The national symbols of Bhutan are established by both law and tradition. Of all, the national flag, emblem and the anthem are modern with the mythical Druk thunder featured. The others have traditional Buddhist mythology behind them which are believed to be much older than the kingdom itself. To explore the national animal, flower, bird, tree and more, one needs to travel to Bhutan to witness them all.
Name of the National Symbol
The Druk Tsendhen
The Himalayan Blue Poppy
Gho and Kira
Divided equally into two equal halves, the national flag of Bhutan was designed in 1947 by Mayum Choying Wangmo Dorji and modified in 1956 to take its final shape. The upper diagonal of the flag is yellow signifies the secular authority His majesty the King while the lower is orange signifies the Buddhist spiritual tradition. The flag features a white Druk (thunder dragon) which represents loyalty, patriotism and a great sense of belonging to the Kingdom.
The national emblem of Bhutan comprises a circle inside which two crossed vajras are placed over a lotus. At either side of the vajras, there is a male and a female white dragon with a wish-fulfilling jewel above them. There are four more jewels inside the circle where the vajras intersect. The lotus in the circle signifies the absence of defilements, the wish full-filling jewel signifies the sovereign power of the people, and the two dragons signifies the name of the Kingdom.
The Druk Tsendhen is the national anthem of Bhutan which was composed in the year 1953. The original lyrics of the anthem had twelve lines but later it was shortened to the present six-line version in the year 1964. In addition to this, the anthem is inspired by a Bhutanese folk tune ‘Thri nyampa med pa pemai thri’ (The Unchanging Lotus Throne), so there is a choreography associated to it as well.
Takin, the rare mammal is the national animal of Bhutan which is associated with religious history and mythology. It is believed, Drukpa Kunley (Buddhist monk) took the heap of cow and bones of a goat to reassemble them into a new animal-Takin. For this reason, the animal has a very strange appearance. Today, the conservation status of Takin is vulnerable but few can be found in Motithang Takin Preserve.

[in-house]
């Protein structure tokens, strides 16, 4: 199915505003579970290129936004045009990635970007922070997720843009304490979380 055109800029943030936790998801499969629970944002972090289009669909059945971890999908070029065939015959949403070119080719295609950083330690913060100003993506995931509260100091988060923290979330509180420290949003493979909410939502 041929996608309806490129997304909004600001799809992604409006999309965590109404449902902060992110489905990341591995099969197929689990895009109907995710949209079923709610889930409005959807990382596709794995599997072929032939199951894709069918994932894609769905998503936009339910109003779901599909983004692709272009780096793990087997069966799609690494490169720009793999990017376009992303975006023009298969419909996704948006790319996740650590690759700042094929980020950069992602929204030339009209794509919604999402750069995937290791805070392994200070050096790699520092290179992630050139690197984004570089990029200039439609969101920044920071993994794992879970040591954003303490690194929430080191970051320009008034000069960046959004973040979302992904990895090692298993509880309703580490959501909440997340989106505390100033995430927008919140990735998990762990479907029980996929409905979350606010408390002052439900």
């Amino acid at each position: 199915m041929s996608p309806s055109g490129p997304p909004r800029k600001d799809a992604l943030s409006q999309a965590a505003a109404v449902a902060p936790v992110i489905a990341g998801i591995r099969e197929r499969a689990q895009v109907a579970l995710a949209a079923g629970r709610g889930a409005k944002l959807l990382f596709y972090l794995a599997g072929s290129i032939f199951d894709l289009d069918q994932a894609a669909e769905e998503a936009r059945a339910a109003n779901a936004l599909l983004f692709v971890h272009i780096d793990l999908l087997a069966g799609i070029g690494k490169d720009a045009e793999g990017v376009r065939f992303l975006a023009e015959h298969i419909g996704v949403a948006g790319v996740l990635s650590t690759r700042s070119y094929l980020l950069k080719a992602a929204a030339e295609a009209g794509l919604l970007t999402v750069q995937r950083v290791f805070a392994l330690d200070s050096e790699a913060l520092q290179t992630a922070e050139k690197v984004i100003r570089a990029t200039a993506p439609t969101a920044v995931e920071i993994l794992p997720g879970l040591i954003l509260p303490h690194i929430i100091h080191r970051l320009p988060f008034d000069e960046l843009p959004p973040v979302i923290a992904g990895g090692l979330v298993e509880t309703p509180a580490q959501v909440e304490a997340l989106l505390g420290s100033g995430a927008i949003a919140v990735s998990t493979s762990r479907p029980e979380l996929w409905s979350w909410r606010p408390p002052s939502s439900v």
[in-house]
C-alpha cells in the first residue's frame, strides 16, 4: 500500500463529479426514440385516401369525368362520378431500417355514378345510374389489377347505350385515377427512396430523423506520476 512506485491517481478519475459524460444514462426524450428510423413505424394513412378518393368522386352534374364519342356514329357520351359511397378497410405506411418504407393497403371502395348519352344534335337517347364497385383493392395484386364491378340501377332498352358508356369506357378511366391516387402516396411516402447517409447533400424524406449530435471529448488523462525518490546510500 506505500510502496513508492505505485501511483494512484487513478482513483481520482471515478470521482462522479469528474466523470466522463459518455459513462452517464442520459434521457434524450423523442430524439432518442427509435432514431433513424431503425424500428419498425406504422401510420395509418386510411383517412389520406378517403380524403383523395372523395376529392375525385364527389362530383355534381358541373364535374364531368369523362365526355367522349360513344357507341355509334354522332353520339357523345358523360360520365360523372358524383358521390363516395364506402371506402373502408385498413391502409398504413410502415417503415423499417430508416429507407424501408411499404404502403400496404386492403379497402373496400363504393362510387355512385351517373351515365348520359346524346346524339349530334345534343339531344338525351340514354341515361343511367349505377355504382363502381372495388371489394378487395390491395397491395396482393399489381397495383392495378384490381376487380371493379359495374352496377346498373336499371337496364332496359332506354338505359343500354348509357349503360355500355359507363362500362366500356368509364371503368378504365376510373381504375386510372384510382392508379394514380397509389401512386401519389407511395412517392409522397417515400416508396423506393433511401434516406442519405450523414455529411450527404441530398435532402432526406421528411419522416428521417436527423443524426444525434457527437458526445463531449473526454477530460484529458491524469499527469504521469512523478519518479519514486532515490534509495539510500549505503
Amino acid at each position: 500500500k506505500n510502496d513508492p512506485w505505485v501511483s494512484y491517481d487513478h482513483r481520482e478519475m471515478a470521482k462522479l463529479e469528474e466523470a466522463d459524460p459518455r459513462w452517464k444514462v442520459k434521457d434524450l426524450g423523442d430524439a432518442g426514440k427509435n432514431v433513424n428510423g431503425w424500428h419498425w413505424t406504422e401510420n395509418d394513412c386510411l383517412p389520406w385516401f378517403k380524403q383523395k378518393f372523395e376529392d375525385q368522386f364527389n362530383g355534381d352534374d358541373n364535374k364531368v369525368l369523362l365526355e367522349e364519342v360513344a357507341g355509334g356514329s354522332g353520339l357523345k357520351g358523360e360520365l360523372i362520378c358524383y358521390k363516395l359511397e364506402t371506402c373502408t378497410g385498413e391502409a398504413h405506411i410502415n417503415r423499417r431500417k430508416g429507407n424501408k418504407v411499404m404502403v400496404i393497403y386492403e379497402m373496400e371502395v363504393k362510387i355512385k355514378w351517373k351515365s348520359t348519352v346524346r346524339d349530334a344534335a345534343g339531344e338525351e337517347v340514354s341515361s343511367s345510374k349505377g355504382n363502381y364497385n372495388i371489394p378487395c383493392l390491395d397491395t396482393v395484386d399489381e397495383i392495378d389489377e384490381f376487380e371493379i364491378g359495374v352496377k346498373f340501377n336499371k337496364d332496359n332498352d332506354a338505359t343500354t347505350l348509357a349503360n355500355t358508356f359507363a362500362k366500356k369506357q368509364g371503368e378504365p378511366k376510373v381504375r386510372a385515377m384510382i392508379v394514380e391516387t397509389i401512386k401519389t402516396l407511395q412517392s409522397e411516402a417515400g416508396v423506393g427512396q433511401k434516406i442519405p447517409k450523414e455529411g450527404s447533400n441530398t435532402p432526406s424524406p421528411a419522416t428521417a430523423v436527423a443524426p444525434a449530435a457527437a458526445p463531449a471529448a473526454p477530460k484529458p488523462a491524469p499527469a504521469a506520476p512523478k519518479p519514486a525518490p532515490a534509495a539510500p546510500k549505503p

Raven, the national bird of Bhutan represents Gonpo Jarodongchen (the raven headed Mahakala) Bhutan’s guardian deity. It is believed that the deity took the form of a raven to guide and protect the king and people of Bhutan. The Raven lives in higher altitude places like Bumthang, Thimphu and Haa.
The Himalayan Blue Poppy is the national flower of Bhutan which blooms in full after the harsh winter season. The local people call this delicate blue or purple-tinged flower ‘Euitgel Metog Hoem.’ Even though the flower is rare and is mostly grown at an altitude of 3500 m to 4500 m, one can spot them when visiting Phobjhika Valley, Chelela Pass and Dochula Pass.
Himalayan Cypress is the national tree of Bhutan which is found in abundance especially near temples and monasteries, in the temperate zone between the elevation of 1800 m and 3500 m. Standing straight and strong, Cypress holds the capacity to survive on rugged harsh terrains which represent its firm spirit and simplicity.
A Sino-Tibetan Language, Dzongkha or Bhutanese is the sole and national language of Bhutan, spoken by over half a million people in the country. To make it even more simple, the literal meaning of Dzongkha is the language spoken in the Dzongs, massive fortresses serving as monasteries and administrative centres. Besides, the other two languages spoken in Bhutan are Tshanglakha and the Lhotshamkha.
Archery (Dha) is the national sport of since the year 1971 when the kingdom became a member of the United Nations. The bow and arrow of the sport play a key role in many of the myths and legends of Bhutan. Archery is played during local festivals (tsechus); between public departments and ministries; during religious and secular public holidays in Bhutan; and between the dzongkhag and other regional teams.
The national day of Bhutan is celebrated on 17 December to commemorate the day in the year 1907 when Gongsar Wangchuk was crowned the first king of Bhutan at Punakha Dzong. The day is celebrated with much gusto as it is during this day when Bhutan was landed in a new era of peace and prosperity.
Gho and Kira are considered to be the national dress of Bhutan which was introduced in the 17th-century. Men wear Gho, a long robe till the knee, tied at the waist with a handwoven kyera (belt). The Bhutanese women wear an ankle-length dress called the Kira, with a pair of komas (broaches with hooks) and a kyera on the waist. Under the Kira, women wear a wonju (blouse) and a toego (open jacket) is worn over the dress.
Ema Datshi, a chilli and cheese stew is considered as the national dish of Bhutan. The Bhutanese people either use red or green chillies to prepare the dish. It is simple, easy to cook and delicious to the taste. The stew is either eaten right off the platter, with Bhutanese red rice or buckwheat noodles.